Last Saturday evening witnessed the apogee of the summer solstice in Ireland, leading to this description of its cultural significance by a regular guest contributor on the RTÉ website.
The ancient Celtic festival acts as a timely reminder and celebration of who, where and what we really are.
Our ancestors saw this key turning point in the Celtic calendar as momentous – a time of blooming, blossoming and wild abandon. Even though it does herald the light starting to lessen, we can imagine they revelled in the height of summer and the fresh earthy freedom seeking new pleasures before Harvest.
The eternal ancestral voice from spiritual traditions is remembered in ceremonies and rituals in nature that can remind us who, where and what we really are. It is a traditional time for weddings, fires, garlands of colourful blossoms, and dance rituals.
Our ancestors had many references to deify the sun, outstanding is Lugh the Sun God, known as Lugh Samhildánach or Lugh of the Many Arts. His entry to the court of King Nuada of the Tuatha Dé Danann (in Gaelic the “Tribe of Mother Earth”) at Tara, the nexus of supreme power, was only possible by his response to the tests heaped upon him by the gatekeeper.
Just as our ancestors gathered to celebrate together for three days of feasting and revelry, there are many modern-day equivalents…
Needless to say these claims, from a “Shamanic Energy Therapist” no less, are utter nonsense. There is precious little evidence that the Celtic-speaking peoples of north-western Europe observed a celestial calendar or took any great heed of reoccurring celestial events in their festivities (acrimonious debates about the continental Coligny calendar notwithstanding)*. The indigenous Irish year was almost wholly agrarian in character, shaped by rather more prosaic concerns about the life-cycles of crops and livestock. Yes, the waxing and waning of the moon and the movement of the sun played a part in the calculation of the seasons, but only in so much as this informed a society largely dependent on grain and cattle for its survival and its wealth.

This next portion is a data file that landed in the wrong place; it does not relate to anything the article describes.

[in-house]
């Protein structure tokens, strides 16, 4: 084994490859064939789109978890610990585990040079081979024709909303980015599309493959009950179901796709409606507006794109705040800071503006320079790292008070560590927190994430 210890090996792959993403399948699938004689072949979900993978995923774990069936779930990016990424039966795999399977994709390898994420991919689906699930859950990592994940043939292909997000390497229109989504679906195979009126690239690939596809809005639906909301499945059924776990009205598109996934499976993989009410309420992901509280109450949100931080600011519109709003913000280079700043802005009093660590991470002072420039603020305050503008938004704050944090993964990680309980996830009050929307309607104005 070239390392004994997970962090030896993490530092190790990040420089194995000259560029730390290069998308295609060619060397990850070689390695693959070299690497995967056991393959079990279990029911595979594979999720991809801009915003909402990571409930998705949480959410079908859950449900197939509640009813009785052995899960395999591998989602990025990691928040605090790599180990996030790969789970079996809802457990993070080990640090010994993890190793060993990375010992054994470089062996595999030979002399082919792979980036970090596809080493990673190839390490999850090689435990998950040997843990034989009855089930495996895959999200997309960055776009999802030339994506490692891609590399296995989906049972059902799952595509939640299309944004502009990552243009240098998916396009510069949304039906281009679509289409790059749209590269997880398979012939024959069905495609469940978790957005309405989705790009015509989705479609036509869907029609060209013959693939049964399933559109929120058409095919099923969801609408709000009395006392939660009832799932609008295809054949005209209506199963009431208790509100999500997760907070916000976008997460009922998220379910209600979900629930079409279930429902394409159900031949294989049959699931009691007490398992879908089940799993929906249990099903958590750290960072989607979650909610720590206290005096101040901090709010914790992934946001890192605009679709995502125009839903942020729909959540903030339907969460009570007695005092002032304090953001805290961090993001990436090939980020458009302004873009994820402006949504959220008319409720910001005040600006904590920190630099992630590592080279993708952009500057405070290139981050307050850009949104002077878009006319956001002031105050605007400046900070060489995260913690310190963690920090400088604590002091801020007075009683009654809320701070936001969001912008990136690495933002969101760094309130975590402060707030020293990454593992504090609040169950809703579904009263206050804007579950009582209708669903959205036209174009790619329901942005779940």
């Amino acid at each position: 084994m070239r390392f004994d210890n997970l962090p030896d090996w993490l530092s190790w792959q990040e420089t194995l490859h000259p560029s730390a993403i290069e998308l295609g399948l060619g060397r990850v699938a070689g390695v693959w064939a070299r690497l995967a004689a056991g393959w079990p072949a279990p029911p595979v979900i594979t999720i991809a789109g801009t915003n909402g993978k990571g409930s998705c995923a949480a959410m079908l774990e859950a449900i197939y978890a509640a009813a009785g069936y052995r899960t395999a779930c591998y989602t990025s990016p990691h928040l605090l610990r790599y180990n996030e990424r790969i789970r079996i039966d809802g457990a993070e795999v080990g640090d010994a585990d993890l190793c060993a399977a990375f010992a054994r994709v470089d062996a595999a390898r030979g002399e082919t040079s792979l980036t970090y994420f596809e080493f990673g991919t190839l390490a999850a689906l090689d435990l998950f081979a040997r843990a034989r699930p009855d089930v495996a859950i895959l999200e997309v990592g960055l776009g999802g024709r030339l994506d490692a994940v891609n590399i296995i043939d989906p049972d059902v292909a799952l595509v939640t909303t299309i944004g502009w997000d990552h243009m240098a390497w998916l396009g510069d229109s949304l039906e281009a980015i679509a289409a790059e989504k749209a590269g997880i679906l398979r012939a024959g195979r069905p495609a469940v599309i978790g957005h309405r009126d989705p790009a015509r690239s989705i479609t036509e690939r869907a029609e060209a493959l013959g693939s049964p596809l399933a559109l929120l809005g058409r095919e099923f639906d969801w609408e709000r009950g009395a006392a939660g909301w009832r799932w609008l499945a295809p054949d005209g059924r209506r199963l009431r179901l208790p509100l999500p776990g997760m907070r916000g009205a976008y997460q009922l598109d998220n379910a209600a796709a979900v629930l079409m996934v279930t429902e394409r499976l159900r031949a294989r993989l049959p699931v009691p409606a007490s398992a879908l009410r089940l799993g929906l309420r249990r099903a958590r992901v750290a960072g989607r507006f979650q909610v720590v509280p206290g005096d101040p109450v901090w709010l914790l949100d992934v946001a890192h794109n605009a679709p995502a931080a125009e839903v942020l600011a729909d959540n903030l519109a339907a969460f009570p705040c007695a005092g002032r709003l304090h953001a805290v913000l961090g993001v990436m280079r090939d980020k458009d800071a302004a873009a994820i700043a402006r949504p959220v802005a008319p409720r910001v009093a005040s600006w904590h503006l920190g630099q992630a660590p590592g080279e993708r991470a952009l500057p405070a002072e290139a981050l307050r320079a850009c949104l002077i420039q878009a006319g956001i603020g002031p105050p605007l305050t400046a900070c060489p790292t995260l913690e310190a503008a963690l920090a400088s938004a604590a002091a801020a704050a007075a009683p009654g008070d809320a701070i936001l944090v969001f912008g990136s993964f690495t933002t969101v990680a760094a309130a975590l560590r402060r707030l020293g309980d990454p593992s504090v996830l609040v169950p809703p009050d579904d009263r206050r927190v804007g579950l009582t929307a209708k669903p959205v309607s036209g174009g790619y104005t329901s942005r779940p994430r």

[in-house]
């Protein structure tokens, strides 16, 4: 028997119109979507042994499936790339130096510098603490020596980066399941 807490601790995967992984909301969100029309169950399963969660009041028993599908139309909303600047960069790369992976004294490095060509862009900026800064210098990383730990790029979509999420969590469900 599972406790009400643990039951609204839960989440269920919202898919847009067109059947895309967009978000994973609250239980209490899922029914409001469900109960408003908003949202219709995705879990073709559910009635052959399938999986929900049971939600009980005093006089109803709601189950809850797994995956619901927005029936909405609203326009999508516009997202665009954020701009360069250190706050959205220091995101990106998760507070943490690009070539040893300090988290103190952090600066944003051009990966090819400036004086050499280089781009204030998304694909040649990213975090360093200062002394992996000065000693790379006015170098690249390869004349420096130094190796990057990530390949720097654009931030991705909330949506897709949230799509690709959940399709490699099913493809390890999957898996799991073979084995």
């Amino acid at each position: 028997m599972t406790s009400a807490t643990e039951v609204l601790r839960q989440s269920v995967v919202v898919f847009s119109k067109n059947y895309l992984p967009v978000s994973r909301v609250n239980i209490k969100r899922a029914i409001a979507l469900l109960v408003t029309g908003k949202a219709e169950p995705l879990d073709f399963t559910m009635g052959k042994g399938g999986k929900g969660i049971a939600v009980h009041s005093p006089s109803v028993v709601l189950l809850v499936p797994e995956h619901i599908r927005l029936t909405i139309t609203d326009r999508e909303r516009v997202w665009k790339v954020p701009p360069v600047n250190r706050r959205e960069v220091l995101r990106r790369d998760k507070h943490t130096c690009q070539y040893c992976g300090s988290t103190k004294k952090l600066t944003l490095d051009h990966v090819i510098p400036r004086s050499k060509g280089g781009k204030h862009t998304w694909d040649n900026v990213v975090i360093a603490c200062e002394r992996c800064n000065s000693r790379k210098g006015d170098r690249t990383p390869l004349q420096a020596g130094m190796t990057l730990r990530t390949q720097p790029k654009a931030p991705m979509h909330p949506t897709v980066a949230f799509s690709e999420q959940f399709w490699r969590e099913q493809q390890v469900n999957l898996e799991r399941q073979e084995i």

Furthermore, though the Celtic pantheon – if we can speak of such a thing – had many different deities none of them were explicitly identified as “sun gods” or “sky gods” or “earth gods” (the early Christian Irish concept of “gods under the earth” is a rather different matter from the nebulous notion of a “Mother Earth”). Various supernatural beings may have had characteristics related to nature or natural phenomena, and Lú was certainly associated with solar-like symbolism, but that did not make for divine personifications of nature itself. Such clear-cut ideas and categorisations are largely modern concepts, reflecting a need to impose a bureaucracy of divinity on ancient pantheons.
While the earlier non-Proto-Celtic peoples of western Europe, the megalith-builders, may well have regulated their year and any associated festivities with the solstices, a logical assumption given the physical alignment of most Neolithic monuments in the landscape, that does not mean that their culturally Celtic descendants did the same. The evidence, in Ireland at least, is that our Gaelic-speaking ancestors did not commemorate the movement of the sun or the phases of the moon and what rudimentary mid-summer and mid-winter celebrations or folk traditions we have on this island are Irish adaptations of much later Scandinavian and English introductions. Some of which are very late indeed.
* While some populist sources may claim that the culturally Celtic peoples practised astrology, and that this was integral to a broader “Celtic calendar”, the evidence from the Insular literary tradition is extremely weak and largely Classical in nature (with some exceptions). Instead it is more common to encounter textual references to some form of aeromancy, divination based upon atmospheric events, particularly nephomancy or cloud-reading. However this stands alongside divination based upon the flights of birds and so on. And neither are related to any particular form of solar or lunar observation.